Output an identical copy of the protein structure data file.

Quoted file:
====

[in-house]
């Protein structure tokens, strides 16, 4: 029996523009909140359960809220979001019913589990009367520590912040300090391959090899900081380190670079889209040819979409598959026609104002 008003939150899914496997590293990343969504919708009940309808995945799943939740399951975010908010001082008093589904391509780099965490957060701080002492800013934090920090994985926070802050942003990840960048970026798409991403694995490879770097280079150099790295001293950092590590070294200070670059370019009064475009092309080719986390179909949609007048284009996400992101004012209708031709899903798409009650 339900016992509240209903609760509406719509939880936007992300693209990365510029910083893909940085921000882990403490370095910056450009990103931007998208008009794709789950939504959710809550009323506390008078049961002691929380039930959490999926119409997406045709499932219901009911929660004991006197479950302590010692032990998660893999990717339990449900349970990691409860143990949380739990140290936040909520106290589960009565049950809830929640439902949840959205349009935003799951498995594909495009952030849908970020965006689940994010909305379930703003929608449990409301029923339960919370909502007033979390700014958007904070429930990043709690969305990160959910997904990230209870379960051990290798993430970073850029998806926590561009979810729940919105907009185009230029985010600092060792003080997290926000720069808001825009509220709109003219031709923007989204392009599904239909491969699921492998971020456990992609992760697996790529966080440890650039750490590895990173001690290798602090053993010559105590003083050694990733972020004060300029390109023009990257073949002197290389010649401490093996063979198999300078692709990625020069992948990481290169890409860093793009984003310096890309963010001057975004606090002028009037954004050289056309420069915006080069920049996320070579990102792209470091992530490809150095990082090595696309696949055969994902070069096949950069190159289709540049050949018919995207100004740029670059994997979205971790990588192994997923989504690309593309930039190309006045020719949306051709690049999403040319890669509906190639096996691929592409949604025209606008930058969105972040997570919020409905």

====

[in-house]
């Protein structure tokens, strides 16, 4: 029996523009909140359960809220979001019913589990009367520590912040300090391959090899900081380190670079889209040819979409598959026609104002 008003939150899914496997590293990343969504919708009940309808995945799943939740399951975010908010001082008093589904391509780099965490957060701080002492800013934090920090994985926070802050942003990840960048970026798409991403694995490879770097280079150099790295001293950092590590070294200070670059370019009064475009092309080719986390179909949609007048284009996400992101004012209708031709899903798409009650 339900016992509240209903609760509406719509939880936007992300693209990365510029910083893909940085921000882990403490370095910056450009990103931007998208008009794709789950939504959710809550009323506390008078049961002691929380039930959490999926119409997406045709499932219901009911929660004991006197479950302590010692032990998660893999990717339990449900349970990691409860143990949380739990140290936040909520106290589960009565049950809830929640439902949840959205349009935003799951498995594909495009952030849908970020965006689940994010909305379930703003929608449990409301029923339960919370909502007033979390700014958007904070429930990043709690969305990160959910997904990230209870379960051990290798993430970073850029998806926590561009979810729940919105907009185009230029985010600092060792003080997290926000720069808001825009509220709109003219031709923007989204392009599904239909491969699921492998971020456990992609992760697996790529966080440890650039750490590895990173001690290798602090053993010559105590003083050694990733972020004060300029390109023009990257073949002197290389010649401490093996063979198999300078692709990625020069992948990481290169890409860093793009984003310096890309963010001057975004606090002028009037954004050289056309420069915006080069920049996320070579990102792209470091992530490809150095990082090595696309696949055969994902070069096949950069190159289709540049050949018919995207100004740029670059994997979205971790990588192994997923989504690309593309930039190309006045020719949306051709690049999403040319890669509906190639096996691929592409949604025209606008930058969105972040997570919020409905």